Because the world is getting smaller and smaller, people from around the world are getting exposed to different kinds of food from overseas. Aside from Filipino food, I love eating Thai, Malaysian, Vietnamese, Chinese, Mexican, Swedish, Greek and Italian food. I can live without Indian food because I think it’s too spicy, oily and fattening.
This brings me to my point. Each society is different. People from different societies have different tastes. We all have been exposed to different ways of cooking our meals. I was told that some people from other societies do not like being reminded of where their food came from, which is why they fillet their fish instead of serving the whole thing, head and all, on the table. Furthermore, some societies prepare and flavor their meals depending on the available ingredients in their homeland. Historically, some societies have even gone to great lengths to put some precious spice for their meals by conquering other lands. Meanwhile, some societies make do with what little they have like salt for instance to preserve their catch of the day.
We cannot force people to love our food because they have been exposed to a different kind of food preparation regimen and their idea of what is edible and unhealthy is not the same as ours. In other words, people from different cultures have different standards. This applies to pretty much anything — including food.
The fact that Filipino restaurants overseas are not that popular with other cultures says a lot about our need to improve on it. We should also not feel offended, for example, when people criticize our food like how the young couple from Poland did when they blogged about their awful experience eating Filipino food while they were in the Philippines. We should see it as an opportunity to address where we get it wrong.
Some Filipinos who were angered by Agness Walewinder’s claim that “she would rather go hungry than eat Filipino food again” appeared too defensive. They seem incapable of putting themselves in other peoples’ shoes. In the first place, the bloggers from Poland wrote valid reasons why they got turned off with Filipino food. I personally would not eat the stuff they ate. The picture of the adobo in the article didn’t look like it was cooked the same way I like it cooked. I wouldn’t like that adobo as well. The roasted poultry looked a bit grotesque piled up on top of the stand. I wouldn’t eat them even if someone paid me either.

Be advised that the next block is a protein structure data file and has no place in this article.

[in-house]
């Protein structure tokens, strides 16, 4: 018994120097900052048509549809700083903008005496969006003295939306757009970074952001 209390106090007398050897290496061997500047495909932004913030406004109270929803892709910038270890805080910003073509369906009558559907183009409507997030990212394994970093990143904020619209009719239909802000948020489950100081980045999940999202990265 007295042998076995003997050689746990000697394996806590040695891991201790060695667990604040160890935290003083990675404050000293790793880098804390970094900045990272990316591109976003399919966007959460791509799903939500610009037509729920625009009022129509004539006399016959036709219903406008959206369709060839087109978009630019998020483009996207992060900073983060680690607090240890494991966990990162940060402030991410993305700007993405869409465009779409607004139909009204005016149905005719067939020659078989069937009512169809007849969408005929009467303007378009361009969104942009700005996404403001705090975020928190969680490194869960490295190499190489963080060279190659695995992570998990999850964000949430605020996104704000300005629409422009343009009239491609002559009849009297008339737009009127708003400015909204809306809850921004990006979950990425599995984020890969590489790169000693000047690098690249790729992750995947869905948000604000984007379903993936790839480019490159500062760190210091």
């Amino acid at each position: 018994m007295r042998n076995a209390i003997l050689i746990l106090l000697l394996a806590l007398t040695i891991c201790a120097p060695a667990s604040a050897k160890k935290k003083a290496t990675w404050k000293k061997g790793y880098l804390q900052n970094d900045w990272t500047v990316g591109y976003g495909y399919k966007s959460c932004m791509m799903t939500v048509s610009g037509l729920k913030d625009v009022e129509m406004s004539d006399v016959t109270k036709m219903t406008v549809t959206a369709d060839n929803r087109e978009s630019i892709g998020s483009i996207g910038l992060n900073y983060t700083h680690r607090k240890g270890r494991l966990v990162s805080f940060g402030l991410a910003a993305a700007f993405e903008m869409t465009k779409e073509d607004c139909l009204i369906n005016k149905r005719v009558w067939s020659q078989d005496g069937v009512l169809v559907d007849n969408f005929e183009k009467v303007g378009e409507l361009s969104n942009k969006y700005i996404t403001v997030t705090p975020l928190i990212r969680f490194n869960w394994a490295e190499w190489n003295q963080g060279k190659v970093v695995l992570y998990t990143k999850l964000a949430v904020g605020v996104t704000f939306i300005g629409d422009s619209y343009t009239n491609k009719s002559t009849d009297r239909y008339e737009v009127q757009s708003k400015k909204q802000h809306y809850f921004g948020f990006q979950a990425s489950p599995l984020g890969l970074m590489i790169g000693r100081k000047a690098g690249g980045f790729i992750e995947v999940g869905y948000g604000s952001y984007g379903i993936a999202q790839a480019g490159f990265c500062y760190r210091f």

Most Filipinos who got upset by the honest assessment of the couple from Poland missed their point. In the Filipino people’s defense some said that the couple should not have stuck with buying their meals from cheap local stalls that cater to poor Filipinos. But I think that the couples’ point was, in a lot of societies, the quality of food being served to the poor folk is not so different to that served to those in the middle and upper classes. In some countries for example, when a poor guy orders a steak, he will get a steak in the same quality as when a middle-income earner orders a steak. In a true egalitarian society, a steak is a steak. Meaning, food is not prepared according to your social standing.
Basically, these Polish bloggers highlighted the country’s gaping social divide.
Coming from a more advanced society, it was hard for the Polish couple to comprehend that poor Filipinos have their own standards in food preparation. Evidently, hygiene is not a priority when it comes to handling food. Unfortunately, because there are so many poor people from the Philippines, most foreigners visiting the Philippines will more than likely encounter street food that will not be enticing to them.
My advice to the two Polish travelers and other foreigners travelling the Philippines is to expect that the quality of food to be a lot different when the meals are prepared using a higher standard. And my advice to my fellow Filipinos is to take criticisms from foreigners with a grain of salt.